45. Michael says:

    Umm Kalev, there are many, many, many places in Vancouver that start serving liquor in the morning.
    Morning means before Noon in my world, and just because said establishments might be in and around YOUR DTES, doesn’t make them UN-worthy or acceptance.

    Kinda like The Odyssey.

  46. Bruce says:

    I have lived in the west end for over 20 years, during which time I’ve watched a once vibrant gay scene atrophy to the point where we have 3 or 4 clubs left. I fully support the O’s move to Denman St and have made my views known to the city.

    There are only two streets in the west end where gay clubs can be safely located, and one of them is Denman. The city’s ‘entertainment district’ is a completely unsafe alternative for gay people.

    The west end is not a bucolic little english village – it’s the epicentre of Canada’s third largest city. I’m tired of people buying their ‘little piece of paradise’ and then attempting to trap the city in amber so that no further development occurs.

  47. joecdn says:

    I’ve read all the replies to this post, and I have a few things to add…

    @realtorblair: Weren’t you the same guy that marketed the Alto development, right next to the current Odyssey location? The same development that told potential buyers that the Odyssey would be gone soon (before it was formalized)? The same development that marketed itself in a very un-neighbourly way by basically putting down the Odyssey and it’s clientele the entire time? I seem to remember receiving emails from you (that were unsolicited) marketing this project, so to have you campaigning against the Odyssey’s proposed relocation seems hypocritical and mean-spirited.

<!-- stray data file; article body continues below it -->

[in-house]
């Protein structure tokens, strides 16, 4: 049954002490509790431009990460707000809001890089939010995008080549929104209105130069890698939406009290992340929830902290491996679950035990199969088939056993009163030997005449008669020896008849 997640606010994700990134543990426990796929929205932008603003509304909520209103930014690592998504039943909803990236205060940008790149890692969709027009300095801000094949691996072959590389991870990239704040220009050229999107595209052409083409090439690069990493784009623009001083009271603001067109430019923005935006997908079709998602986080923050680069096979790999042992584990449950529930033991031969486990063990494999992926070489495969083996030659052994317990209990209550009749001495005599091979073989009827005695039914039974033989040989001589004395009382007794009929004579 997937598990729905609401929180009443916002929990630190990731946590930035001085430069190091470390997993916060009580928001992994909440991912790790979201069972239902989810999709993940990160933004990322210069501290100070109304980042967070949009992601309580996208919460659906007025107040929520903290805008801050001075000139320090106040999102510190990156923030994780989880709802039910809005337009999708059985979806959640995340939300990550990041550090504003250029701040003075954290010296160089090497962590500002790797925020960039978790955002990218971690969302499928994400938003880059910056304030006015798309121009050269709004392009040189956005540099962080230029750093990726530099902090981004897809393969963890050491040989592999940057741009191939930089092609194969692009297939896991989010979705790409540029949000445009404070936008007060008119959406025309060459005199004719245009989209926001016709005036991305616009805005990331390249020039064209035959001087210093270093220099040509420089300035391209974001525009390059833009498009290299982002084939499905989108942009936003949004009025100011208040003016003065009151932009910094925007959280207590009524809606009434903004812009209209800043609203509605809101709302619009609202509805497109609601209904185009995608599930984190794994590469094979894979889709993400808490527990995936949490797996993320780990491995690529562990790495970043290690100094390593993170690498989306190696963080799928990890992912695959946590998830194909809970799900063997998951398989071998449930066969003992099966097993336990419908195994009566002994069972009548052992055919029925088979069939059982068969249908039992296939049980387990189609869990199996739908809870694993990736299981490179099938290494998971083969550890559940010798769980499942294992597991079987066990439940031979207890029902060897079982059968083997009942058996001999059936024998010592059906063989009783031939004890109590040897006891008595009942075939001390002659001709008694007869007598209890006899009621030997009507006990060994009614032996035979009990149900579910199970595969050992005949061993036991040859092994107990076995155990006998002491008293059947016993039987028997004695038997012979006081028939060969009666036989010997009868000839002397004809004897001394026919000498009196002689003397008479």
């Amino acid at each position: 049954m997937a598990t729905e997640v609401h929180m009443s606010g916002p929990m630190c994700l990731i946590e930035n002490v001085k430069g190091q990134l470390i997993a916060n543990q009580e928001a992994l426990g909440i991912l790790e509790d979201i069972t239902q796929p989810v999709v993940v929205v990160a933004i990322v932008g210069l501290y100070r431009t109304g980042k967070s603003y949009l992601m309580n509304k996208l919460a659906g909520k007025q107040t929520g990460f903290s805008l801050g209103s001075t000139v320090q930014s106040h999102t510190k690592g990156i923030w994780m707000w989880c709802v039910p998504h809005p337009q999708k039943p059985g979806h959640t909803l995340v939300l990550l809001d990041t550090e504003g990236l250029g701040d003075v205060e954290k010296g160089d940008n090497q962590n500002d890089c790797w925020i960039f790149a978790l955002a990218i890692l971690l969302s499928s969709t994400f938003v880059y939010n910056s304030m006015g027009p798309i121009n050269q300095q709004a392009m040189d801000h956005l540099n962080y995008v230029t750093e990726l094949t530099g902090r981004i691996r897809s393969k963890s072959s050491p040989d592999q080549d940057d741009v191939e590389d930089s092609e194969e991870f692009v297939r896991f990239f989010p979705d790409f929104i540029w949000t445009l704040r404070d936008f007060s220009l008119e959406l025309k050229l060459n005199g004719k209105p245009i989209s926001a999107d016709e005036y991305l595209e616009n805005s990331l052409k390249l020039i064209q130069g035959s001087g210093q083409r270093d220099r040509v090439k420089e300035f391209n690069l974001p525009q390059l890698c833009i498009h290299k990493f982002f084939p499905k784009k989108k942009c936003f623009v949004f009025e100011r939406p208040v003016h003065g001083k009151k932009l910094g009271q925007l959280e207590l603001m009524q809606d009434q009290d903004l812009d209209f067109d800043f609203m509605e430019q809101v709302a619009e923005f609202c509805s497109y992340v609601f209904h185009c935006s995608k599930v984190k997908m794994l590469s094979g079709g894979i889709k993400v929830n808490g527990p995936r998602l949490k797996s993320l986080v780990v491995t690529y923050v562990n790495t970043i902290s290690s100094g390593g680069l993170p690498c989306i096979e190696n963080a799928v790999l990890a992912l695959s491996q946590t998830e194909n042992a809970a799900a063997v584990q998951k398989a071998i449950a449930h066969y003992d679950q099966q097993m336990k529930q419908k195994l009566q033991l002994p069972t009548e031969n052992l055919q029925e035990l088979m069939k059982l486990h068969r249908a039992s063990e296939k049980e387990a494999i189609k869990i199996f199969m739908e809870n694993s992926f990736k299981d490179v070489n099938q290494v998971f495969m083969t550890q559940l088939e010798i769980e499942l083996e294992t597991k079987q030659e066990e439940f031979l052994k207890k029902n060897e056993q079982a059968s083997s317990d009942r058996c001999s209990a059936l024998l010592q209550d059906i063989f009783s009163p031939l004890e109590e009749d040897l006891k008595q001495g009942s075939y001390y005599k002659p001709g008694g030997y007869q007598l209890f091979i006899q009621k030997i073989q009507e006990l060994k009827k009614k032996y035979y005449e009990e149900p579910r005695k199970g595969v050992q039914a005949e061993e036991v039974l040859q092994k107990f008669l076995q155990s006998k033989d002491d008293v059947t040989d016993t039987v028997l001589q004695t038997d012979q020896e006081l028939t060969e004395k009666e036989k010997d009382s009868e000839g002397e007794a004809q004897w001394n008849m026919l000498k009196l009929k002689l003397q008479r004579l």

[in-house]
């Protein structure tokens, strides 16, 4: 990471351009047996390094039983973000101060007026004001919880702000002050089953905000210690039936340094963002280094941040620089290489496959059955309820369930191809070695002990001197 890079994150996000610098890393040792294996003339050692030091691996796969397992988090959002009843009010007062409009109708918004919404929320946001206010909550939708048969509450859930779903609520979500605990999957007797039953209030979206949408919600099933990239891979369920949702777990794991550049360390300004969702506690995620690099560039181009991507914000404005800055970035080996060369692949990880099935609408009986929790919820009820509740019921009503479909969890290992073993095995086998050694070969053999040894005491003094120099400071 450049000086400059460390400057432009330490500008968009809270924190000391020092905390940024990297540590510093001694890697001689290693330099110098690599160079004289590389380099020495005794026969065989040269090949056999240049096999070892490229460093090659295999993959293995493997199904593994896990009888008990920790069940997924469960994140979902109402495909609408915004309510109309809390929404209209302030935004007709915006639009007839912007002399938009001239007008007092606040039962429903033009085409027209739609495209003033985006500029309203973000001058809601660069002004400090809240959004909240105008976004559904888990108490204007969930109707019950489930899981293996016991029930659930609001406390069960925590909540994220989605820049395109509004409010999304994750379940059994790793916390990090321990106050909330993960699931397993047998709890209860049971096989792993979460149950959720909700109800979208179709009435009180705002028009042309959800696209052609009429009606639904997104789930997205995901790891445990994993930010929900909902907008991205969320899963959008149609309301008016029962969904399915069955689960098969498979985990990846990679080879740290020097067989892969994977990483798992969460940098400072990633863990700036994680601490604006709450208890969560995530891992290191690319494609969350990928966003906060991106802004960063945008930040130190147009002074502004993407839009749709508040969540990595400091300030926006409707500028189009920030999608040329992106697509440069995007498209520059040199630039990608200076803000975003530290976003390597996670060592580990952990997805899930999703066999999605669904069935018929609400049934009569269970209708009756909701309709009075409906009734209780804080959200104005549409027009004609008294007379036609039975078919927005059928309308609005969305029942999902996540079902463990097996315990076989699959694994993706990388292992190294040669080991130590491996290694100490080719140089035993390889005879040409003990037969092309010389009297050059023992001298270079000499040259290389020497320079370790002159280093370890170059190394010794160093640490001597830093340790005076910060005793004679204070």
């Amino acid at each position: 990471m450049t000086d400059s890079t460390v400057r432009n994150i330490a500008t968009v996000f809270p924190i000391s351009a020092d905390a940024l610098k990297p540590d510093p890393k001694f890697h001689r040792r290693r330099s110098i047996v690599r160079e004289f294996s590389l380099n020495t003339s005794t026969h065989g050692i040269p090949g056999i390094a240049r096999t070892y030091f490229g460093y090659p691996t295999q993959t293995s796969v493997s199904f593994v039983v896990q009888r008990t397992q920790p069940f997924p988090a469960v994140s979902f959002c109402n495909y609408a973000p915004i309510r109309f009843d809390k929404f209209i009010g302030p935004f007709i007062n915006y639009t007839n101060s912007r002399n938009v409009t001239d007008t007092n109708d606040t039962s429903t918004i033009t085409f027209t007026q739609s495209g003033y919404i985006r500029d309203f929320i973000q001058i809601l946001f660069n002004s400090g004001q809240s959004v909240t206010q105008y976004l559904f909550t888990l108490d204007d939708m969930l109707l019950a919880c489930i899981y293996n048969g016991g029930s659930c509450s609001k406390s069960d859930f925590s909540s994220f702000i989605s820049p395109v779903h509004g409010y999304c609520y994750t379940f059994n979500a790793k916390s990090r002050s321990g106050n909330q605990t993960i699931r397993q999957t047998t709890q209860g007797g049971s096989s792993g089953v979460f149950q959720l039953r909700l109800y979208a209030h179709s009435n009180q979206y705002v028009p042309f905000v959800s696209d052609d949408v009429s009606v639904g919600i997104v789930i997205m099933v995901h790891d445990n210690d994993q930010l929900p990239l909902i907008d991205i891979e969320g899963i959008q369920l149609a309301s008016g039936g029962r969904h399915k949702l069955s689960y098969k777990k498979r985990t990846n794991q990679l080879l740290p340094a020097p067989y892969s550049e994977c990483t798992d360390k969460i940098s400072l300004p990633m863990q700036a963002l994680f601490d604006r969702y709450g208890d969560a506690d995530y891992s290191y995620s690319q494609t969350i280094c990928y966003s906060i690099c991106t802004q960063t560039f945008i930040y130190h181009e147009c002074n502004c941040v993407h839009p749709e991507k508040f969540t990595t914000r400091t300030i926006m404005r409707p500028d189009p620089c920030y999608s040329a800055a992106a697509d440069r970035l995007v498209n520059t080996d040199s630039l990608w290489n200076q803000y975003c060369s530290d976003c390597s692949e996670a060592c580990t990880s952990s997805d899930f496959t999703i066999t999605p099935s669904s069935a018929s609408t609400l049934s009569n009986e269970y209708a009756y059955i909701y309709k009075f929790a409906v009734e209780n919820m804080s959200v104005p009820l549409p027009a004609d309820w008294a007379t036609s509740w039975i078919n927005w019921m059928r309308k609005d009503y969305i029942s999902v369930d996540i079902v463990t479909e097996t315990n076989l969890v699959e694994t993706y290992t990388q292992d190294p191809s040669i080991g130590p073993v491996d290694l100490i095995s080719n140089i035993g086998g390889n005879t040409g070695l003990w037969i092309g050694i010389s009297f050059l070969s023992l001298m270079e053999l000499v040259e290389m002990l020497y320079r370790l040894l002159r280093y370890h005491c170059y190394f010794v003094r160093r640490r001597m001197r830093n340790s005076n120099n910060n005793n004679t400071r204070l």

@s (local resident): I think you need to take a long, hard look at the people that visit drinking establishments before you start calling us all “riff-raff”. I go to bars and guess what? I also pay taxes, donate to charities, work hard to make my community a better place, contribute positively to society, and mentor others to do the same. It’s people like you, who cry NIMBY day and night, that ruin communities and contribute to their degradation.